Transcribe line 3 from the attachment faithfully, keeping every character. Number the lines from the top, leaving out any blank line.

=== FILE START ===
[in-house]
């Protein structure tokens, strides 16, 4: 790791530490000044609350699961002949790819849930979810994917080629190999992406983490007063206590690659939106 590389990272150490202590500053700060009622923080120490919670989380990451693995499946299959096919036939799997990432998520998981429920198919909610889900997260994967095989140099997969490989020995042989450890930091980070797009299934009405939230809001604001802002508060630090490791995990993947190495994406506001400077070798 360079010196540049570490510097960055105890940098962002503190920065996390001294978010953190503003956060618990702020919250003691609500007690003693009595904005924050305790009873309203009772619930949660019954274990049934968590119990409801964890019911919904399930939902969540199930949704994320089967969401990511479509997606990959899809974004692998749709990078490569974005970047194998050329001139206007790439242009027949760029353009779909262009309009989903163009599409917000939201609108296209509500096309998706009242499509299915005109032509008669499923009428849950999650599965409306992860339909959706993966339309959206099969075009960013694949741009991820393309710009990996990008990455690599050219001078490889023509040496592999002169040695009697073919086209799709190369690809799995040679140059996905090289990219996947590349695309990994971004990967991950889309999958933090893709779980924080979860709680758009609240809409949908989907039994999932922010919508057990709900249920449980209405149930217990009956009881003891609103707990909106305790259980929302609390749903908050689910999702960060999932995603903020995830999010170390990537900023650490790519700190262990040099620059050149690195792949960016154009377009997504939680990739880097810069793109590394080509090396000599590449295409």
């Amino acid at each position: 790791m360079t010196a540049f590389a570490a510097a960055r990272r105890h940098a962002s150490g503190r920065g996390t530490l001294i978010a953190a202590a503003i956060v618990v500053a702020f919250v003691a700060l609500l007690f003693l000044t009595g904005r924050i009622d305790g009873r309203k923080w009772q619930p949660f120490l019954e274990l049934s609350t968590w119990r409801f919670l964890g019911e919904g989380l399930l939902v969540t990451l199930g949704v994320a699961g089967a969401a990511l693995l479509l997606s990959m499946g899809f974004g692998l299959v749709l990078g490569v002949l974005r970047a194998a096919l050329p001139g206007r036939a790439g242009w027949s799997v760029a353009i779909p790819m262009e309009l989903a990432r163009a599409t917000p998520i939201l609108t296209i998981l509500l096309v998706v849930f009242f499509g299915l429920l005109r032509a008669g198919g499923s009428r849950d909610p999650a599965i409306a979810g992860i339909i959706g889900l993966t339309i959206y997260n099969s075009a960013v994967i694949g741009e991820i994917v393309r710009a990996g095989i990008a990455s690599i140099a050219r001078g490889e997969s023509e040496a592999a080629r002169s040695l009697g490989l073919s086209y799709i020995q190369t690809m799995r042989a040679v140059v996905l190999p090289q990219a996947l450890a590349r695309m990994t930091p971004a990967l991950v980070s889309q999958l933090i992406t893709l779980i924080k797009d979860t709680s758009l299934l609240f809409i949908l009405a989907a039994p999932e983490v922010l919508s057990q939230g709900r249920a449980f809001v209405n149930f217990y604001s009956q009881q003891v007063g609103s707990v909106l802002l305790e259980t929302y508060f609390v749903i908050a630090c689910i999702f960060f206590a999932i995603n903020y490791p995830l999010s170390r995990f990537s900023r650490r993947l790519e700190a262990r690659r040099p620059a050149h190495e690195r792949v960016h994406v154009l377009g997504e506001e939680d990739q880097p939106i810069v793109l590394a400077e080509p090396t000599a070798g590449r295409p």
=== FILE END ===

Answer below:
């Amino acid at each position: 790791m360079t010196a540049f590389a570490a510097a960055r990272r105890h940098a962002s150490g503190r920065g996390t530490l001294i978010a953190a202590a503003i956060v618990v500053a702020f919250v003691a700060l609500l007690f003693l000044t009595g904005r924050i009622d305790g009873r309203k923080w009772q619930p949660f120490l019954e274990l049934s609350t968590w119990r409801f919670l964890g019911e919904g989380l399930l939902v969540t990451l199930g949704v994320a699961g089967a969401a990511l693995l479509l997606s990959m499946g899809f974004g692998l299959v749709l990078g490569v002949l974005r970047a194998a096919l050329p001139g206007r036939a790439g242009w027949s799997v760029a353009i779909p790819m262009e309009l989903a990432r163009a599409t917000p998520i939201l609108t296209i998981l509500l096309v998706v849930f009242f499509g299915l429920l005109r032509a008669g198919g499923s009428r849950d909610p999650a599965i409306a979810g992860i339909i959706g889900l993966t339309i959206y997260n099969s075009a960013v994967i694949g741009e991820i994917v393309r710009a990996g095989i990008a990455s690599i140099a050219r001078g490889e997969s023509e040496a592999a080629r002169s040695l009697g490989l073919s086209y799709i020995q190369t690809m799995r042989a040679v140059v996905l190999p090289q990219a996947l450890a590349r695309m990994t930091p971004a990967l991950v980070s889309q999958l933090i992406t893709l779980i924080k797009d979860t709680s758009l299934l609240f809409i949908l009405a989907a039994p999932e983490v922010l919508s057990q939230g709900r249920a449980f809001v209405n149930f217990y604001s009956q009881q003891v007063g609103s707990v909106l802002l305790e259980t929302y508060f609390v749903i908050a630090c689910i999702f960060f206590a999932i995603n903020y490791p995830l999010s170390r995990f990537s900023r650490r993947l790519e700190a262990r690659r040099p620059a050149h190495e690195r792949v960016h994406v154009l377009g997504e506001e939680d990739q880097p939106i810069v793109l590394a400077e080509p090396t000599a070798g590449r295409p």